Little did we know that the Park Service holds out a few first-come, first-served permits every day. If you are flexible with your schedule, quickly get yourself on the waiting list and arrive at the backcountry office before 8 am your chances are good (at least in October). Everyone we talked to that got a permit ahead of time did not get the itinerary they requested. Getting a permit is a hit or miss prospect but it is not as hard as you might think.

From the North Rim, the only marked and maintained path is down the North Kaibab Trail. It is 14 miles to the Colorado River and a descent of nearly 6,000 feet. And you have to go back up. Not too accessible.

There are two maintained paths and two other trails that lead from the South Rim down. The distances of the four trails vary but the descent to the River is going to be 5,000 feet. We hiked on both maintained paths, the South Kaibab Trail (down) and the Bright Angel Trail (up). We much preferred the Bright Angel Trail. Better views, more shade and not nearly as steep. Again, not too accessible.

The maintained paths going from the North Rim to the South Rim are collectively called the Grand Canyon Corridor. There are three campgrounds on the Corridor: Cottonwood, Bright Angel and Indian Garden. All three have toilets, emergency phones, potable water and Ranger Stations. Most of the hiking permit requests are for the Corridor. First-come, first-served trips are limited to three nights on the Corridor, ahead of time requests have no bounds. If you are willing to hike in the Threshold, Primitive or Wild Zones (Canyon hiking experience highly recommended in all three) securing a permit might be easier.

Getting to the North and South Rims is another story. See their separate reviews for more information.

Mule Train’s Coming The boat option may not be as taxing to your legs, but the Colorado may well be the most treacherous white water in the world. We say take your chances with the mules. Most of the people we saw going down looked petrified. Spots on the both the boats and the mules book months even years in advance.

Regardless of your choice, it is going to be fun.

CONCESSIONS/BOOKSTORE (2/5)
The mere fact that there is something at the bottom of the Grand Canyon is reason to celebrate. The Phantom Ranch canteen serves affordable meals, an array of candy bars and cans of beer. They also sell Phantom Ranch logo hats, shirts, patches, pins and more. Buy ‘em while you can, because as an added bonus they’re only for sale at the bottom. You will have proof for all your friends that you made it.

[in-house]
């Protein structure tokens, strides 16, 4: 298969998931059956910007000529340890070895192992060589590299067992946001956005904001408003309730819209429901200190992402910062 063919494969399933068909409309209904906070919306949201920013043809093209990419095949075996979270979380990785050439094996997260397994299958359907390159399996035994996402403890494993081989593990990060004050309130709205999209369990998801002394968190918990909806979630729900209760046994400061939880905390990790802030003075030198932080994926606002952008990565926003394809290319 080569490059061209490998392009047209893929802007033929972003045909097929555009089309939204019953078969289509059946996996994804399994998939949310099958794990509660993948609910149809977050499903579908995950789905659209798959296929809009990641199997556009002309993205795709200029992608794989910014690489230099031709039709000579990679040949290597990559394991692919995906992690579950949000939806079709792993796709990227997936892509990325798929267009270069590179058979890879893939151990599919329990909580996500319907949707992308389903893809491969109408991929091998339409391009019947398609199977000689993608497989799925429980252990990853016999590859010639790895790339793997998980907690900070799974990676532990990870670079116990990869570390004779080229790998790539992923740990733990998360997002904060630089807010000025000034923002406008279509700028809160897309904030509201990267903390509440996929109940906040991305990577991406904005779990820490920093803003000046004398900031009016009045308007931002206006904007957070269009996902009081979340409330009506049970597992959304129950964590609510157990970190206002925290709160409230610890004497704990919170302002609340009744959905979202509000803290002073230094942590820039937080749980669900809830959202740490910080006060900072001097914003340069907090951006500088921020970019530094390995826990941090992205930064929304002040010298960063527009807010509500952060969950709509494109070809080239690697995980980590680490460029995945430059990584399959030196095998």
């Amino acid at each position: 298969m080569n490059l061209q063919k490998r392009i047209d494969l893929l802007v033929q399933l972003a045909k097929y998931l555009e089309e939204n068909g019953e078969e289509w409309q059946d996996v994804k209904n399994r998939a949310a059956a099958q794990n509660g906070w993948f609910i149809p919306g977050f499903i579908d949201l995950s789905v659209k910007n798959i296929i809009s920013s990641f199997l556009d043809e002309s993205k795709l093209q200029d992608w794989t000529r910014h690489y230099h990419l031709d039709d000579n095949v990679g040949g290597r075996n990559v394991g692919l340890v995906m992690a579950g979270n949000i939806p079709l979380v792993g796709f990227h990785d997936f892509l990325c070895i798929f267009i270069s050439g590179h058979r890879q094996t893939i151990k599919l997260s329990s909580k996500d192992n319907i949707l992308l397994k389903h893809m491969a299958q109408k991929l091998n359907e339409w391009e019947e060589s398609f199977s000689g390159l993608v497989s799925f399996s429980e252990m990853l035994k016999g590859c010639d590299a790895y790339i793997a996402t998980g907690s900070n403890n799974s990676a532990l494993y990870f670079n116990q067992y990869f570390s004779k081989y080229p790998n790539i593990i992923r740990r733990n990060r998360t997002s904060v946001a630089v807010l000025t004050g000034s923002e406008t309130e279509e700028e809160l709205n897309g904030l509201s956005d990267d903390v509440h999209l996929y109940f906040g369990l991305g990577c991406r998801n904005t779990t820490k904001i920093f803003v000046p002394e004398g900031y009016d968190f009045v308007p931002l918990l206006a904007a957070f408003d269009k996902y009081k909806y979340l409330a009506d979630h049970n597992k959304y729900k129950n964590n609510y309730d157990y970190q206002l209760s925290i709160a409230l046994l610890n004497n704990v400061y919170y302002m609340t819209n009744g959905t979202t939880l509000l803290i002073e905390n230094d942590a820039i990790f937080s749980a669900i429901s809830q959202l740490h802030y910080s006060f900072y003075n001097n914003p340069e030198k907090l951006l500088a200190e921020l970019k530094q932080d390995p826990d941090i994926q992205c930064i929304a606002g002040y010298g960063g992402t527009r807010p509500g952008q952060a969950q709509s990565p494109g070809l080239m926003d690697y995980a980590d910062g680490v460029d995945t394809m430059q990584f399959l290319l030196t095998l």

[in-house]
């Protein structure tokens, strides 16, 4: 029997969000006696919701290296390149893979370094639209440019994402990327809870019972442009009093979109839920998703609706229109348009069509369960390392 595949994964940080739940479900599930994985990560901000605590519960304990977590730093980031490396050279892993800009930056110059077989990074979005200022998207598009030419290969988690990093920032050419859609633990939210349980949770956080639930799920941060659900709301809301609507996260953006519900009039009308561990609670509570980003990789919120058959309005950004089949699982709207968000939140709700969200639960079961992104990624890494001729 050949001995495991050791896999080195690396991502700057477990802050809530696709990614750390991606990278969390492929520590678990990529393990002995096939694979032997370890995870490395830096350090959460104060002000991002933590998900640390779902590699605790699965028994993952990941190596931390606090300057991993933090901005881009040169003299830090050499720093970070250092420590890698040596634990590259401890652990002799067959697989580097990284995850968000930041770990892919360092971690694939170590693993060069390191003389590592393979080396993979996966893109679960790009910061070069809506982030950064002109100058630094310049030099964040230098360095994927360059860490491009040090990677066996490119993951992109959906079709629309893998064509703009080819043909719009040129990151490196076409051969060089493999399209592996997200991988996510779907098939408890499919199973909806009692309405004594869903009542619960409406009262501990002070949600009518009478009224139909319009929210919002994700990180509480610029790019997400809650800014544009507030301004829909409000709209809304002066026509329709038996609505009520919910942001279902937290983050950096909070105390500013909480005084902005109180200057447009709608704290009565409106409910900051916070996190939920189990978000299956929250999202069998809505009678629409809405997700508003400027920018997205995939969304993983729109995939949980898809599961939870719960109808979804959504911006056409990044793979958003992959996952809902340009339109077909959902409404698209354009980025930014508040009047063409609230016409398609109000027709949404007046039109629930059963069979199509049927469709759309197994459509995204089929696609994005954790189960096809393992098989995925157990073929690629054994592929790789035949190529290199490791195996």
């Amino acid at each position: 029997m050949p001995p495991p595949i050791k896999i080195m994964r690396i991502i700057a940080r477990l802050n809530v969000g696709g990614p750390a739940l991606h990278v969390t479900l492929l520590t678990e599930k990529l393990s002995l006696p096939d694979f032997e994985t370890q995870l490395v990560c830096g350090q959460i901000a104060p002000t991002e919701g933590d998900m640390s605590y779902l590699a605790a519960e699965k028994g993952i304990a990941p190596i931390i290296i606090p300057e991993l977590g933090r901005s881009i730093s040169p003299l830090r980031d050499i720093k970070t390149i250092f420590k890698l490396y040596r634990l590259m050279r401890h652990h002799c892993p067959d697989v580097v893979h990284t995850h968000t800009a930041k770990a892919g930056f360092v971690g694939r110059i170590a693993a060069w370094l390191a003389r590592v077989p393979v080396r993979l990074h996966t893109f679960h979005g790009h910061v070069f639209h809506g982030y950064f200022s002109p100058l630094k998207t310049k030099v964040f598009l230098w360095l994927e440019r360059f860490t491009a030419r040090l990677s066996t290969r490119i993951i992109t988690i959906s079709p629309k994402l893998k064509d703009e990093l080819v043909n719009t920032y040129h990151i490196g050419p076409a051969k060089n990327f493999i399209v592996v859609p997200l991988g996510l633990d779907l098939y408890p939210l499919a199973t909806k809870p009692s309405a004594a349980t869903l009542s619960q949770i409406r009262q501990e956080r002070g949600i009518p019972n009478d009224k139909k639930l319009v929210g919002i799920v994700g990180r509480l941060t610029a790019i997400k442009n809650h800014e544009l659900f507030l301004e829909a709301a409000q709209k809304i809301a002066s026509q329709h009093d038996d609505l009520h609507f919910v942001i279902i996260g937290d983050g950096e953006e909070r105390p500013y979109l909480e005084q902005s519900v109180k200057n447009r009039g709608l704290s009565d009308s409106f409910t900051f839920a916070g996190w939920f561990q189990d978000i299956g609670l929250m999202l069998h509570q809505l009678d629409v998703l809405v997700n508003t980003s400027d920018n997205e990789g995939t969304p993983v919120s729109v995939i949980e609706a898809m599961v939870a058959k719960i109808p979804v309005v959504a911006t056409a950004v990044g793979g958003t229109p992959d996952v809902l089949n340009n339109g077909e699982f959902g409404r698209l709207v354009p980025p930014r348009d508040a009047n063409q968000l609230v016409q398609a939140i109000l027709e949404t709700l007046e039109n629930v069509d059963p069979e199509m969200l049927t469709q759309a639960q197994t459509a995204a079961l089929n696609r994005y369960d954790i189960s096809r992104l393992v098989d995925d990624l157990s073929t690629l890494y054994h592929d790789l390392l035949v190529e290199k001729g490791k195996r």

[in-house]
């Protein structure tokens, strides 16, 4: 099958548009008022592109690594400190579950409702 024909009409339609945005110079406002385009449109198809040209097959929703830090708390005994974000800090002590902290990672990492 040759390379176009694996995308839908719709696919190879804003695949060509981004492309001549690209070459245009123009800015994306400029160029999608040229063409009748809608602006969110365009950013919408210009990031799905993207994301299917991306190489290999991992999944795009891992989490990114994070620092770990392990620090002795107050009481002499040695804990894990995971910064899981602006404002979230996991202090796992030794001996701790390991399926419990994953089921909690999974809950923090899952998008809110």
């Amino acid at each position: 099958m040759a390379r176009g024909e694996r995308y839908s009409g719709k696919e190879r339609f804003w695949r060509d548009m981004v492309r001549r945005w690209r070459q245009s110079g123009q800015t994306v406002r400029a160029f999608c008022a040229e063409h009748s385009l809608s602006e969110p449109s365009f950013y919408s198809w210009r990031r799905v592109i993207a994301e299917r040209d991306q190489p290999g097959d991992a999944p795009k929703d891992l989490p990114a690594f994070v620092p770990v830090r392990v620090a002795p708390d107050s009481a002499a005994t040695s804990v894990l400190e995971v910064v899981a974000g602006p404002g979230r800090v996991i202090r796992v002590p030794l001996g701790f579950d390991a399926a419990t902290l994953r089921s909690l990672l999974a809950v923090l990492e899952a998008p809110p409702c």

The Phantom Ranch, as well as a host of rest stations along the way down the maintained Grand Canyon Corridor, has water pumps dispensing potable H2O. You don’t have to carry days worth of heavy fluids on your back and a water purifier is unnecessary. Incredible stuff if you think about it. Check with a Ranger Station before your descent to make sure the water pipes are working.

COSTS (3/5)
Entry is $20 per vehicle, or free with the National Parks Pass.

Backcountry permits cost $10 per permit plus $5 per person per night camped below the rim. Our three-night stay cost a total of $40. Not bad for a four-day, three-night stay at the bottom of one of the seven natural wonders of the world.

Nights at the rustic Phantom Ranch, located nearby the Colorado are not expensive. Cabins cost up to $92 per night and a dorm room bed goes for $26. Not such a bad price when you consider you do not have to lug your tent and sleeping bag back up the Canyon.

On the other hand, mule rides down and up the Canyon can get pricey; they start at $130 per person. The full 277-mile, two-and-a-half week trip down the Colorado can get exorbitant, ranging anywhere from $2,800 to $4,500 per person. Both need to be booked well in advance.

RANGER/GUIDE TO TOURIST RATIO (4/5)
Rangers are posted in the backcountry. This is a first for us. Two plus one volunteer at Bright Angel (Phantom Ranch), two at Indian Garden and er none at Cottonwood. It may be a foolhardy thought, but along the Corridor you always feel that official help is nearby. At Bright Angel, the Rangers that come around and check your backcountry pass are extremely talkative, average about 10 minutes of conversation per campsite.